Some games have room for realism, some have not. There's a reason why Street Fighter is more famous than MMA fighting games.
Imagine yourself raiding and needing to leave the raid because your character needs to go to the bathroom. Not everybody enjoy The Sims.
That works for everygame with a decent difficulty curve. You, as a player, have to practice to improve your skills. A game where you put your character to do the same thing over and over and he gets stronger because you, as a player, is not skillful enough to defeat the challenges... that's a terrible crappy game.I kinda loved that in game like morrowind you have to train to be good at it.
All he said was that he liked the idea of skill based leveling, which is slightly more realistic than the standard experience point levleing system. I.e. "you do something more often - you get better at it", compared to the regular "you do whatever you want, kill, steal, talk or trade, doesn't matter - you choose what skill to raise next time you level up". The former is definitely more realistic, but if not implemented properly can turn into a grind, or put some skills in disfavor, especially in early stages of the game.
Though I wouldn't say that the classless, skill-based system is TOO realistic, like the topic implies, just another kind of leveling system, not better or worse than others.
That's why you need me.... Need someone to punish you for your sins.
Well that all depends. Some games are fun because they're super realistic - which can be frustrating in gameplay terms but because it's part and parcel of the nature of the game that's fine, you're along for the ride. Other games are fun because of their gameplay, which might make it extremely unrealistic in many ways but you don't care because it's fun to play.
Different types of games if you ask me.
Look at WoW, by level 90 you can kill massive level 60 dragons in like a few seconds. And you're doing thousands of times more damage in general... obviously that's pretty unrealistic compared to the actual range of human strength.
---------- Post added 2012-12-05 at 06:37 AM ----------
I could swear I've played a game where reloads caused you to waste unspent ammo, wish I could remember which one it was. Kind of horrible isn't it? I'm such a miser I'd never reload!
I guess it's possible that the player character is collecting those unspent rounds as he goes and is loading them into partially depleted magazines. When you're not looking :P
---------- Post added 2012-12-05 at 06:39 AM ----------
the 'bad community' might be a huge understatement, have you seen what happens in the RL?
i'll stick to consoles and computers, don't need any organic games with textures so perfect it hurts the eyes, plus it's hard to turn down the gamma without screwing over the gfx, leading to blinding situations...hell i can't even look at the sun in RL, such a beautiful thing and i think RL got the sun spot on, but console suns are much much better and don't do any lasting harm.
and no savegames you can load up when you mess up a robbery and get caught, Thief Deadly Shadows is one of my favorite games.
game over is game over in real life, and i've never been a huge fan of "hardcore" characters.
i will stick with non-realistic.
Still I cry, tears like pouring rain, Innocent is my lurid pain.
Aside from that (when it comes to games) I really love cartoon style art and animation. I guess that's why I'm a big fan of the Mists of Pandaria graphics, games like Giana Sisters: Twisted Dreams as well as my retro game collection.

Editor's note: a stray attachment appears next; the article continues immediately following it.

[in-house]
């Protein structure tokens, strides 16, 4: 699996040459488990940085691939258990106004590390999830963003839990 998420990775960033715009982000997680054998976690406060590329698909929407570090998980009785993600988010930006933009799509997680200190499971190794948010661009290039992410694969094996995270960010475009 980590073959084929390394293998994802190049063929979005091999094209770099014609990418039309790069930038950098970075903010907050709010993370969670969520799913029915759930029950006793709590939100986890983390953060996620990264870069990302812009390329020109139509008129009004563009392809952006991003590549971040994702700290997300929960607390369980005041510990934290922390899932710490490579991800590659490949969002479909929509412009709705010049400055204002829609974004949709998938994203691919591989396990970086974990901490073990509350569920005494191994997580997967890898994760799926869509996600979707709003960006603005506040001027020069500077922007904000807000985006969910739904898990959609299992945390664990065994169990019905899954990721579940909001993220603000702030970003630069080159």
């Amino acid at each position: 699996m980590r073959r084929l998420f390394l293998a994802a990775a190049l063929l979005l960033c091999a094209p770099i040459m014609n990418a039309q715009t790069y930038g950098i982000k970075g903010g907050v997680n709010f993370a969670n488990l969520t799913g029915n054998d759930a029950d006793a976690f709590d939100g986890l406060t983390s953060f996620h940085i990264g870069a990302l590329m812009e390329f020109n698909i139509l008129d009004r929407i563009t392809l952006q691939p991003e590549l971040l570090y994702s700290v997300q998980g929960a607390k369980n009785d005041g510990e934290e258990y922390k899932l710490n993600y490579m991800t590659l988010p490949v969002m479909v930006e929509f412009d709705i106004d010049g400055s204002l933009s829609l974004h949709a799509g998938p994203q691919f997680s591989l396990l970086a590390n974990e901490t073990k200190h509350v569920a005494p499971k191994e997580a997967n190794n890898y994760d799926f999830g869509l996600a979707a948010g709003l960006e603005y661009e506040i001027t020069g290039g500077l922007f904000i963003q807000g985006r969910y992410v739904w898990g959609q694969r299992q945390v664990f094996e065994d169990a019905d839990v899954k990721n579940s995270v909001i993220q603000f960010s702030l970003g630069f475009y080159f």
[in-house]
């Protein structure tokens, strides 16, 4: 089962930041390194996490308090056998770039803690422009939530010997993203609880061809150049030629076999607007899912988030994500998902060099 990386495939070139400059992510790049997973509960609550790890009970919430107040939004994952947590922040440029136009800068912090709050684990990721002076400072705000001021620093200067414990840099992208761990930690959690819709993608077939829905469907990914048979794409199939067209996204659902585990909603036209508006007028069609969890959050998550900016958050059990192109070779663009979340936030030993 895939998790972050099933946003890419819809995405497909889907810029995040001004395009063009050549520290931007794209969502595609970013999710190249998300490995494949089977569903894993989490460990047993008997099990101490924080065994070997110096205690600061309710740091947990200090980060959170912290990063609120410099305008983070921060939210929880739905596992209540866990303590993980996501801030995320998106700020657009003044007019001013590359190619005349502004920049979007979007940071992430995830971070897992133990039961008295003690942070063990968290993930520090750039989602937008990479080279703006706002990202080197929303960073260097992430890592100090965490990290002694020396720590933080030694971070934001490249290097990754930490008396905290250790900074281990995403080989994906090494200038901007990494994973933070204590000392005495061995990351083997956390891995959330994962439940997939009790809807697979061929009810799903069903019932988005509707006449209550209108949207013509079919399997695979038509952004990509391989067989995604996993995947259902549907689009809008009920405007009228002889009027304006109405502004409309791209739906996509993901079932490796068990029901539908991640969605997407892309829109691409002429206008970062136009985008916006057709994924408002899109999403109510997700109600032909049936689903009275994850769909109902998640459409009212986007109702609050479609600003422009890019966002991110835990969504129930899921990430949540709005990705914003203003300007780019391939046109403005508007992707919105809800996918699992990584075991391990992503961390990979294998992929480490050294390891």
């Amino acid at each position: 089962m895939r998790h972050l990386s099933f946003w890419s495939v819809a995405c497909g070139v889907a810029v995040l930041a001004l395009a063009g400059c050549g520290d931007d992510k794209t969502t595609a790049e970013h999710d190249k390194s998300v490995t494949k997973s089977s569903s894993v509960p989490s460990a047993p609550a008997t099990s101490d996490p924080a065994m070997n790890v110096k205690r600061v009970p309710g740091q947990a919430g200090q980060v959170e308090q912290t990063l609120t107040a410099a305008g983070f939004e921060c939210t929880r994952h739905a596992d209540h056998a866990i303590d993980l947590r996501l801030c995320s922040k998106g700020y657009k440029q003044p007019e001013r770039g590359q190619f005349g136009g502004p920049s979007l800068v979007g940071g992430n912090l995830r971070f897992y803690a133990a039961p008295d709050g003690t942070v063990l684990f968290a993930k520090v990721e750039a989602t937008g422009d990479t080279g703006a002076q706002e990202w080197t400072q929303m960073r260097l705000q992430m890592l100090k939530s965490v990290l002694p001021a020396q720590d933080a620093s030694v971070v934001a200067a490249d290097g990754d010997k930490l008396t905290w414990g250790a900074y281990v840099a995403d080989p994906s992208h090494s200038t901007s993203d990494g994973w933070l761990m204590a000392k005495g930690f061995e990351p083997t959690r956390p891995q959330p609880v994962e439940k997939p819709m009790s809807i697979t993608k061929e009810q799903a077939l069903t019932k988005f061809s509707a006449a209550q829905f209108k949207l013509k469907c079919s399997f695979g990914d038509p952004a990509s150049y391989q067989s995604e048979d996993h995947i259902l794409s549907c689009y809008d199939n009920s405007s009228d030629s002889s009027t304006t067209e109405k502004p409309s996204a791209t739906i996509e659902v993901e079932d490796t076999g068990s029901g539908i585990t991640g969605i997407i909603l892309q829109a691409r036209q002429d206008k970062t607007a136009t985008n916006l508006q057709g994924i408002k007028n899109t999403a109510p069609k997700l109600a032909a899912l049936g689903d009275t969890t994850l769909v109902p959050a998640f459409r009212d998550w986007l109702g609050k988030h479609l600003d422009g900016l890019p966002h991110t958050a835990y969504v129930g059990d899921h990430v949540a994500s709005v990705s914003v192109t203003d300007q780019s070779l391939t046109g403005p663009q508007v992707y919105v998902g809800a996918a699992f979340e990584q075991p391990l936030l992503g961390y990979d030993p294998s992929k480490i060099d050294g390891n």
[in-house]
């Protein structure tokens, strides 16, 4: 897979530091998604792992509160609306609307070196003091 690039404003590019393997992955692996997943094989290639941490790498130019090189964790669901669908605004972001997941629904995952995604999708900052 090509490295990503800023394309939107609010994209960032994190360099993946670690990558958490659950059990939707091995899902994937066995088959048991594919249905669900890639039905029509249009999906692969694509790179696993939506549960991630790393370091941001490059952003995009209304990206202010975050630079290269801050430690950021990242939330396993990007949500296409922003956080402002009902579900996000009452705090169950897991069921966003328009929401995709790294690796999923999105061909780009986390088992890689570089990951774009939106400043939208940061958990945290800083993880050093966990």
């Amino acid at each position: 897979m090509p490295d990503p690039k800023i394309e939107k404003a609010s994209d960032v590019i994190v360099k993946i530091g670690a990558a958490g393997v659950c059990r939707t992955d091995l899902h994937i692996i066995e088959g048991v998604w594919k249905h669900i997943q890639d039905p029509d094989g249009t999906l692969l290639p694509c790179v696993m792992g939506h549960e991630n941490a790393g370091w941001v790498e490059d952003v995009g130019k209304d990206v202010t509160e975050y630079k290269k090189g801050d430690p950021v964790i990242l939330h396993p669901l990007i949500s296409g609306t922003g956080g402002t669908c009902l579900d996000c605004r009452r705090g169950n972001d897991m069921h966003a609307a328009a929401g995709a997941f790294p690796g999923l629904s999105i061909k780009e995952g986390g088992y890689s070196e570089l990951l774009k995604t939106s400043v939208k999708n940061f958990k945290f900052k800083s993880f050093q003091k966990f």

Seeing I grew up in the Atari 2600 era, going the path of the NES, Gameboy and SNES, I think my fondest memories in gaming revolve around 2D or cartoony type games
Wanting realism or not is an entirely personal thing, so please don't try to say everyone wants realism. It's personal taste.
I hate realism and wish we'd just move the fuck away from this constant 'arms race', where almost every game developer is trying their hardest to have the 'BESTEST, MOST REALISTIC GRAPHICS EVAR'. Graphics aren't something you should be trying to maximise. It's something you should get just enough of to do the job, to portray what you want, then focus on what's truly important: narrative and gameplay.
Focusing on graphics is seriously damaging the games industry, since it forces all games to become multi-million dollar investments. With that sort of cash, investors will want certain returns on their money, so a ton of AAA games will be (and are) 'safe', not pushing any boundaries and just copying what someone else has done. It's stagnating the industry and removing creativity from a medium which has the potential to be one of the most creative and interesting art forms.
As for the rest of 'realism'? Why do I want realism when, y'know, I get enough of it in my day to day life? I play games to escape the real. To become a hero saving the world, or the pilot of a giant mech, or a superpowered being just destroying the city for shits and giggles.
Fuck realism. Fuck realistic graphics. Fuck it all, and throw it in the garbage. Then set it on fire.
Well it depends on the game and the individual really, I see a lot of CoD players complaining that some other FPS's are "not realistic enough" when anyone who thinks CoD is realistic probably hasn't spent much time in real life. I much prefer something like Arma, even if it's kinda clunky and unintuitive.
Also, I only really enjoyed skyrim once mods that added stuff like like hypothermia, survival, needing to eat and once I disabled fast travel. A bit of realism adds a lot to sandboxes that could feel empty otherwise.
Some games try too hard and end up failing at "realism" but that's life.